Fighting Homophobia in the Stands
Football fans take a stand against homophobia in German stadiums. The campaign is self-organized – and not well received everywhere.
BERLIN taz | It all started in the middle of the year. Fans of Tennis Borussia Berlin started to plan a campaign for an event from “Fans Against Racism in Europe”.
With logistical support by the Lesbian and Gay Association of Berlin-Brandenburg, a purple banner reading “Football Fans Against Homophobia” and the image of two kissing football players was sent on a journey through a few German states. The campaign ran itself.
For months now the banner has been traveling and in a new stadium almost every week. The whole thing stays very close to its roots and organizes itself as Christian Rudolph, spokesman for the lead initiative “Football fans against homophobia”, explains: “We only coordinate the principle. On location, the campaign is run by the respective fan groups.” The transportation of the traveling banner is organized by the groups themselves.
This action has been received overwhelmingly well by most fans. Still every now and then there are some bad reactions – especially on the Internet. When the banner was put up in the Hamburger SV’s stadium, rude remarks were made in the guest book of the fan project.
“Such reactions might not be nice, but they confirm our belief” says David Duddeck, member of the Anti-Discrimination AG in Hamburg, “because if everything was peace, joy and pancakes, anti-discriminatory commitment would bascially no longer be neccessary” . The majority of those who speak on the Internet take a stand against homopobia though.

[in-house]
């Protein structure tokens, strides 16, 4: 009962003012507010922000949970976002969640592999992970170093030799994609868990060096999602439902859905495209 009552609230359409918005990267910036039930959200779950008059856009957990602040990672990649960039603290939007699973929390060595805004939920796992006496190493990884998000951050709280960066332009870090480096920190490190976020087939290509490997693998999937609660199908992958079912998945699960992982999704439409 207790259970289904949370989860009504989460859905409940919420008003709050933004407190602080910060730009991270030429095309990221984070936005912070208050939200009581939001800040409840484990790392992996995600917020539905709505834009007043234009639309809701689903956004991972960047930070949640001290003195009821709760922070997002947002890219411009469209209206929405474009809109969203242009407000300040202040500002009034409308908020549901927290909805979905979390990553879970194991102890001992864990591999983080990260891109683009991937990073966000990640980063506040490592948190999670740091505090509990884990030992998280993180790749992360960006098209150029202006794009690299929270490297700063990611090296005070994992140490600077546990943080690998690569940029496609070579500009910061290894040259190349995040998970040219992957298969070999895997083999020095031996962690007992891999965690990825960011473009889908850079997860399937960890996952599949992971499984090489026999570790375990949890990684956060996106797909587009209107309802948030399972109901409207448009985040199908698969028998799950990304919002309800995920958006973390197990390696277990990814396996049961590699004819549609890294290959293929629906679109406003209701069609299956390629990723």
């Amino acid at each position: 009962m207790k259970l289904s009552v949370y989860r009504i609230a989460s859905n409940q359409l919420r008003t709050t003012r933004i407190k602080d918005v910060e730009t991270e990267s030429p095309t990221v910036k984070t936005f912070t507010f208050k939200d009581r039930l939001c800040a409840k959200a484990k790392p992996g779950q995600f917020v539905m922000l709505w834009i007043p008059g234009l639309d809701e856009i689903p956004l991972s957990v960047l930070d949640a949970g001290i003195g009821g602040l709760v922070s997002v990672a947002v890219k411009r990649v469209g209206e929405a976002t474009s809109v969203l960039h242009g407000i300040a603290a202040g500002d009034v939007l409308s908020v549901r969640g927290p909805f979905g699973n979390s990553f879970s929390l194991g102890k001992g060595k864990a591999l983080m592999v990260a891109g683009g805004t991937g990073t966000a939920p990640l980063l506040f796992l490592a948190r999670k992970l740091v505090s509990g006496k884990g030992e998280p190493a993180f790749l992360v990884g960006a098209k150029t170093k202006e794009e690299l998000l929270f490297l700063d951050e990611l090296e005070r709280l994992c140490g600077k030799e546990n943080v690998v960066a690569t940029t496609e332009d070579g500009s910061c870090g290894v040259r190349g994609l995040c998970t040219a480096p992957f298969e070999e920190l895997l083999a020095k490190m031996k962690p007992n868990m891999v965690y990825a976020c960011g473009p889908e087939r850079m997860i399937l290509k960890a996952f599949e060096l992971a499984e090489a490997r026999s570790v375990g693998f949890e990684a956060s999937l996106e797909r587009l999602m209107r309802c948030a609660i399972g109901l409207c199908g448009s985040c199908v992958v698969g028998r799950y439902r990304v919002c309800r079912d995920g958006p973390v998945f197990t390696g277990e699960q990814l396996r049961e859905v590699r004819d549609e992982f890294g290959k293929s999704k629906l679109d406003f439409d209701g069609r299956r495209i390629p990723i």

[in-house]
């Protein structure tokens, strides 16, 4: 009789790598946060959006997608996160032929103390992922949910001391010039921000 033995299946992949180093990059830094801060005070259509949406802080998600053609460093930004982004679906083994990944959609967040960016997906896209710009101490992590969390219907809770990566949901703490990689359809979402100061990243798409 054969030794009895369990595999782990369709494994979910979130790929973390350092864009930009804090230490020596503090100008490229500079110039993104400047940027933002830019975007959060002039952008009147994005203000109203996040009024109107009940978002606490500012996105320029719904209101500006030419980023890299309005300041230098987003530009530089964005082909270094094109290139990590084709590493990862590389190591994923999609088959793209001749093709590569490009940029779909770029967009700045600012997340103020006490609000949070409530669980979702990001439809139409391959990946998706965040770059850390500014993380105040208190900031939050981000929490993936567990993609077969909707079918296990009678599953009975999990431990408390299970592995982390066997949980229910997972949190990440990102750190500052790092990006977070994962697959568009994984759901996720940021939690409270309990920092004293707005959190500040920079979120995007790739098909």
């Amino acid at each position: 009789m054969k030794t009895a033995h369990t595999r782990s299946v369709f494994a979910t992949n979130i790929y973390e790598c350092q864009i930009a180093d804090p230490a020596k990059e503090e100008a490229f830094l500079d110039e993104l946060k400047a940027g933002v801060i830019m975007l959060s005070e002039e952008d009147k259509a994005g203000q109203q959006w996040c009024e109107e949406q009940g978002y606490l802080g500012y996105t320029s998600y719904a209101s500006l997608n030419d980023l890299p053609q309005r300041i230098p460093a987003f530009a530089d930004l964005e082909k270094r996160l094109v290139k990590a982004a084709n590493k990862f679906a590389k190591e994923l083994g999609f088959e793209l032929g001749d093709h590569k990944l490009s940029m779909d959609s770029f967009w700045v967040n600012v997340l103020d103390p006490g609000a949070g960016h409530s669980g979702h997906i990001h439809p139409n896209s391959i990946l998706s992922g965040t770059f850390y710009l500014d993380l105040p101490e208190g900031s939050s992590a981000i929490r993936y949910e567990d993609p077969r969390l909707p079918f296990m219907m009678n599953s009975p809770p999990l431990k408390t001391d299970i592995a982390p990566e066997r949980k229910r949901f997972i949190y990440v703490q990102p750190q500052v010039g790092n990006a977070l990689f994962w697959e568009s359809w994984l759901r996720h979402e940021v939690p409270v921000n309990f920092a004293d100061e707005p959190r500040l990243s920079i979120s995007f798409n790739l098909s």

Something else happened to the fans of VfL Halle 96 when they put the banner up in the stands this October during a home game against Lokomotive Leipzig. “The Lokomotive fans insulted us as “Bafögschwuchteln”, Bafög* fags, others sang the “Subway Song”** or wanted to fight,” recalls Thomas Korbmann, a fan of the VfL Halle.
“Since Lok won the game, it has remained relatively quiet. Any other result would have been very uncomfortable for us.” The majority of their own fans, however, supported the campaign.
It remains difficult to do something effective against homophobia among football fans even though in almost every stadium there are a number of fans who clearly oppose discriminatory behavior. For many supporters, insulting the rival fans and offending their players using the word “gay” still belongs to the world of football.
*Bafög is a certain amount of money that students in Germany can get if they don’t have enough to afford their studies themselves at the time.
**The Subway Song: »Ihr könnt nach Hause fahrn, Ihr könnt nach Hause fahrn. Eine U-Bahn, eine U-Bahn bauen wir, von St. Pauli bis nach Ausschwitz, eine U-Bahn bauen wir«
(‘You can go home, you can go home. A subway, a subway we’ll build, from St. Pauli to Auschwitz, a subway we’ll build.’)